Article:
What is downside protection?

Downside protection, often called a portfolio hedge, can limit portfolio losses by paying off in the event of a downturn in the value of the portfolio. Downside protection can sometimes also lead to improved risk-adjusted returns as compared to buy-and-hold without protection, if protection proceeds are reinvested at lower prices in a portfolio which is growing over the long term.

Does the Risk Weather tell me when it’s best to invest in stocks or buy downside protection?

Risk Weather can’t predict the future, though it is a crystal ball insofar as it measures what investors are expecting in terms of price volatility.

In so-called “perfect markets”—an assumption not shared by all market commentators—the price of downside protection should accurately reflect actual market conditions, and there is no investing edge to be had by timing the purchase of downside protection.

That said, investors who like to ‘buy low / sell high’ may find Risk Weather Alerts extremely useful for knowing when protection costs are relatively low or high, and for selecting the duration of downside protection coverage—for example buying shorter-term protection such as one week or one month when costs are relatively high, and buying longer-term protection such as three months or one year when costs are relatively low.

Downside protection can also be a great tool for getting invested—and staying invested—for exposure to any long-term growth in stock markets, because it limits potential losses without having to exit the market.

Risk Weather is not investment advice.

What defines the Risk Weather status, from ‘Low’ and ‘Medium’ to ‘High’ and ‘Very High’?

Adaptive currently uses an absolute scale for Risk Weather status, based on the Risk Weather definition:

Risk Weather VIX Range Frequency


Low 0 to 15 34% VIX 15 is Medium
Medium 15 to 20 28% VIX 20 is High
High 20 to 30 30% VIX 30 is Very High
Very High 30 or Greater 8%

“Frequency” is a measure of how much time the market has spent historically in these various ratings, with “Low” the most common—and “Very High” the most rare—over the last three decades.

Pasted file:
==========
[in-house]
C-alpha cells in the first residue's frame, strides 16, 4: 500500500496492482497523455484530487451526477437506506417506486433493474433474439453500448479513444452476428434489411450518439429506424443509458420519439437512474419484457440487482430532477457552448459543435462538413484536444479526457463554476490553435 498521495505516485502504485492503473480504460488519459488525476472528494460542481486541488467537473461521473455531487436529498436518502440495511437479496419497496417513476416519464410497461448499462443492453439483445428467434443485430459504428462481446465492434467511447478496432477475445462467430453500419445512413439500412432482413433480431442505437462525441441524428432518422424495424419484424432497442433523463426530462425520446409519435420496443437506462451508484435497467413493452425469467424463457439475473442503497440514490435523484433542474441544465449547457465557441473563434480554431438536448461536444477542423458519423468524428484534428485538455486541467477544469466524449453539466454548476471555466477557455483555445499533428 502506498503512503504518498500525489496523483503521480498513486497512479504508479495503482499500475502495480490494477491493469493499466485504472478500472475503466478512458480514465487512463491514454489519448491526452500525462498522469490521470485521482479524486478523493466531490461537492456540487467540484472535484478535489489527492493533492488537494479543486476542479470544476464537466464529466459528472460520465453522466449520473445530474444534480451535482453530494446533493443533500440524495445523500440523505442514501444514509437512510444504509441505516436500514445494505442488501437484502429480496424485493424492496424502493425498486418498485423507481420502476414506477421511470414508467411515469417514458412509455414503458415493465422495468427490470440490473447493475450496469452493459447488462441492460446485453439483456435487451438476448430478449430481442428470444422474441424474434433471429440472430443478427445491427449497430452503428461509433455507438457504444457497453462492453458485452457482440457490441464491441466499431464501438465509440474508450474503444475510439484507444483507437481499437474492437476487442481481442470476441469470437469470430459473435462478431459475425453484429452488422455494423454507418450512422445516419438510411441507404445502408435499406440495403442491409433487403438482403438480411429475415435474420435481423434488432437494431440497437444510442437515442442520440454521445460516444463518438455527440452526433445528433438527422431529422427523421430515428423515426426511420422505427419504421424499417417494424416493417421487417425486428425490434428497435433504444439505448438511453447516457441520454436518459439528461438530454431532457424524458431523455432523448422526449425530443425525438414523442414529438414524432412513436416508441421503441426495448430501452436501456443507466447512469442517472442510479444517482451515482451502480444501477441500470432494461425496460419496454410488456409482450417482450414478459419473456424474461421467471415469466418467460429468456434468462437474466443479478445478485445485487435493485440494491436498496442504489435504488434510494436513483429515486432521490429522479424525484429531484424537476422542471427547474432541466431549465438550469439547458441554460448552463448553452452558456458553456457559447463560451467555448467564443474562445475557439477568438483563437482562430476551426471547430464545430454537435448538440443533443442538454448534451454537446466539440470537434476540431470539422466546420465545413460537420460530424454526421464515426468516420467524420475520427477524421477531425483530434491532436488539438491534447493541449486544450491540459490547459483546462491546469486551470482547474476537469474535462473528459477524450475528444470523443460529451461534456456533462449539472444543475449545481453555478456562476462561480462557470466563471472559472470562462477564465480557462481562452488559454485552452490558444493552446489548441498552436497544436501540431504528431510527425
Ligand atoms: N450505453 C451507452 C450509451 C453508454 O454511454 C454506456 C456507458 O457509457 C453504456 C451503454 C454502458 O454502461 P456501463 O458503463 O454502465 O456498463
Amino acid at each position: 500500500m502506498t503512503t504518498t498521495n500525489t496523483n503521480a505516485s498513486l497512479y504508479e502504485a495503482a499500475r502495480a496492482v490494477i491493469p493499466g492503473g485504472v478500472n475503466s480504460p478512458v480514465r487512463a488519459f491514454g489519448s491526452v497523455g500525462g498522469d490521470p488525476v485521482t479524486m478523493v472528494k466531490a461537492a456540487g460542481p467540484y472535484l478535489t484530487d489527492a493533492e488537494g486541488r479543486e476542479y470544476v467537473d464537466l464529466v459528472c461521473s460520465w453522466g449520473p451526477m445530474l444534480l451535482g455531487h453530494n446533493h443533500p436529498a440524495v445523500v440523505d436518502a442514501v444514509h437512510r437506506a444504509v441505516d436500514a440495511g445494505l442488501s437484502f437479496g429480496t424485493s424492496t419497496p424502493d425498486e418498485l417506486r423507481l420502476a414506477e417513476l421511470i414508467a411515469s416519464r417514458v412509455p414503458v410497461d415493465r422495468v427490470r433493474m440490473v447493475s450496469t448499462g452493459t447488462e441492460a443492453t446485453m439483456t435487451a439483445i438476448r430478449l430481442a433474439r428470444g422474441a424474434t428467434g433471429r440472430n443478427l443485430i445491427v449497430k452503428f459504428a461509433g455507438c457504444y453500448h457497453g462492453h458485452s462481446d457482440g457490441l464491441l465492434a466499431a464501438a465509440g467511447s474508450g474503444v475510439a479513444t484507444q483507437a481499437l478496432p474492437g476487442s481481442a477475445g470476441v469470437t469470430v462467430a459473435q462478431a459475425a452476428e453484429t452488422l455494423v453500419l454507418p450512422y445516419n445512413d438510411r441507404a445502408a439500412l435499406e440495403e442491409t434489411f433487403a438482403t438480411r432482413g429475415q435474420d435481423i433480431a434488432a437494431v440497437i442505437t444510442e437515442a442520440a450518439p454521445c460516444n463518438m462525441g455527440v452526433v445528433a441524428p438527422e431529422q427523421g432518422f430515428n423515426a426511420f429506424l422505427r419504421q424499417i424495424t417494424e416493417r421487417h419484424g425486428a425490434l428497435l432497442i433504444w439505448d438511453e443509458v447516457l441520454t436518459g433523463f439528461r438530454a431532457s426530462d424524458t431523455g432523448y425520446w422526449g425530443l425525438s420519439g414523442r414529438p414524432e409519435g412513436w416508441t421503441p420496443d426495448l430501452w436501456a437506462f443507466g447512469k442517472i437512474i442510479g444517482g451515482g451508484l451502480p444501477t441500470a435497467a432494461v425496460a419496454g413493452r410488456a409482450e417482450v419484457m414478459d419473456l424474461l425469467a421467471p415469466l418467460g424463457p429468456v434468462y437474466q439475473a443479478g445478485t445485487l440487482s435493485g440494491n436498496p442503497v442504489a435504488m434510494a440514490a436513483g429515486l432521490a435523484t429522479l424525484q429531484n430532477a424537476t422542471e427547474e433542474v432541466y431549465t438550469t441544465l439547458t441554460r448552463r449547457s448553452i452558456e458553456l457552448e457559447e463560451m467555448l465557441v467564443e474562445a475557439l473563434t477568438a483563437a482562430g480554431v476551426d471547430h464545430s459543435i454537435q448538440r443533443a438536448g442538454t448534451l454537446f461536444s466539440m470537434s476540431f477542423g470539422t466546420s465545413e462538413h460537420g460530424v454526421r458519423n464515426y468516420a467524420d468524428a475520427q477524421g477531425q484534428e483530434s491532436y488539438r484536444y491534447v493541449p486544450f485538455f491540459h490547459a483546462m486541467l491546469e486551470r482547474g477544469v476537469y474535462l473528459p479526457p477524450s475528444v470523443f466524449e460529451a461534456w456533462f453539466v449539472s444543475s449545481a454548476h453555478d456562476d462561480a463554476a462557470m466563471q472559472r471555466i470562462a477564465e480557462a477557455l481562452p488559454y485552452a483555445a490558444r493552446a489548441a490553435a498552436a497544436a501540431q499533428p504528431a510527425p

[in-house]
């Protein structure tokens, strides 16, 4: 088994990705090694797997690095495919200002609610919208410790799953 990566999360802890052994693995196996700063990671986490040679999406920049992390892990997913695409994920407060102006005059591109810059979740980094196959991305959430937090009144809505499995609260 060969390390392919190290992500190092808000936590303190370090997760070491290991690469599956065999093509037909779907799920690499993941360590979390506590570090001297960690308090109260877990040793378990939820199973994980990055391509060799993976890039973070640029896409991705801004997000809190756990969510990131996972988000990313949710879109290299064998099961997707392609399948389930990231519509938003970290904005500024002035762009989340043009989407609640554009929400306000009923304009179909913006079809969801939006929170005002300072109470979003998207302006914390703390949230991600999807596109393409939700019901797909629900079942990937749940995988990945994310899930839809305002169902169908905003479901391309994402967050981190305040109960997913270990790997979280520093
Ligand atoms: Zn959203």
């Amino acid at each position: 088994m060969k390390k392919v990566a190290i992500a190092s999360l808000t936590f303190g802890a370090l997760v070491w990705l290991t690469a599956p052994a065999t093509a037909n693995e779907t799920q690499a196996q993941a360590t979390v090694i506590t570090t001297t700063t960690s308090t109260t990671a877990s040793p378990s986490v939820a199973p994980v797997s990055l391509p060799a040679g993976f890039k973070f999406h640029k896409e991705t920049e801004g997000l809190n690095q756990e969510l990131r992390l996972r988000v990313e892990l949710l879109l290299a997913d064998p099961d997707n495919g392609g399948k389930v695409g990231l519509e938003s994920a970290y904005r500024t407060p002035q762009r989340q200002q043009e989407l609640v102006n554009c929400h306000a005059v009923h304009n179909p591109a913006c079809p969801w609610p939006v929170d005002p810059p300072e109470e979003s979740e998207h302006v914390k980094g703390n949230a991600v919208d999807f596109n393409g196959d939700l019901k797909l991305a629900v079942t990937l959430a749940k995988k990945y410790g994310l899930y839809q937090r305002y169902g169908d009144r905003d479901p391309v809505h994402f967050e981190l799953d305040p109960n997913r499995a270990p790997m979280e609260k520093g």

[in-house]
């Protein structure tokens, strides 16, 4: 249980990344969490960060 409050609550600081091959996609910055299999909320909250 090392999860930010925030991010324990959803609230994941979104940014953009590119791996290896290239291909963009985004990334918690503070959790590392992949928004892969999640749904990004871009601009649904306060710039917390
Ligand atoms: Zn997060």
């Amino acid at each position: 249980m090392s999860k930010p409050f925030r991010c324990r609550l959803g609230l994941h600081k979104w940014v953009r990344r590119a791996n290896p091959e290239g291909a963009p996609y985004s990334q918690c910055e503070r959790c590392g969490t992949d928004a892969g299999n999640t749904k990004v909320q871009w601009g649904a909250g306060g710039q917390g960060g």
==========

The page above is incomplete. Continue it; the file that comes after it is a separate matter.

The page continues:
chart with both the VIX with S&P500 shows that “Very High” tends to correlate with stock market crashes, such as the Global Financial Crisis of 2008-2009 and the Covid Crash of March 2020.

Can I automate Risk Weather alerts?

Yes, you can automate Risk Weather alerts in two forms, for Daily Update email delivery, and also for less frequent Status Update, also email delivery, when the Risk Weather changes, for example from ‘Medium’ to ‘High’. Set an alert now.

What is Risk Weather?

Adaptive Risk Weather is a broad gauge of whether downside protection is more or less affordable based on market conditions: when Risk Weather is ‘Low’ or ‘Medium’, the cost of downside protection tends to be lower, as compared to when Risk Weather is ‘High’ or ‘Very High’.

Risk Weather measures the market’s expectations for price movements, based on the price premium and implied volatility of publicly traded stock options. Risk Weather communicates if market seas are expected to be calm or stormy, as reflected in the cost of downside protection (‘put options’ are more expensive if danger feared) and the premium which can be charged for selling upside protection (‘call options’ are also more expensive if greater volatility expected).

We currently use the VIX as our measure, though this may be refined further in the future. The VIX, often called the ‘fear index’ or ‘fear gauge’, is roughly a measure of the implied volatility of the S&P 500 for the coming 30 days, as calculated from the price of publicly traded options on the S&P 500.

Read more about ‘implied volatility’ and the VIX at WikipediaInvestopedia, and the Chicago Board Options Exchange. Read more about the S&P 500 at WikipediaInvestopedia, and S&P Dow Jones Indices.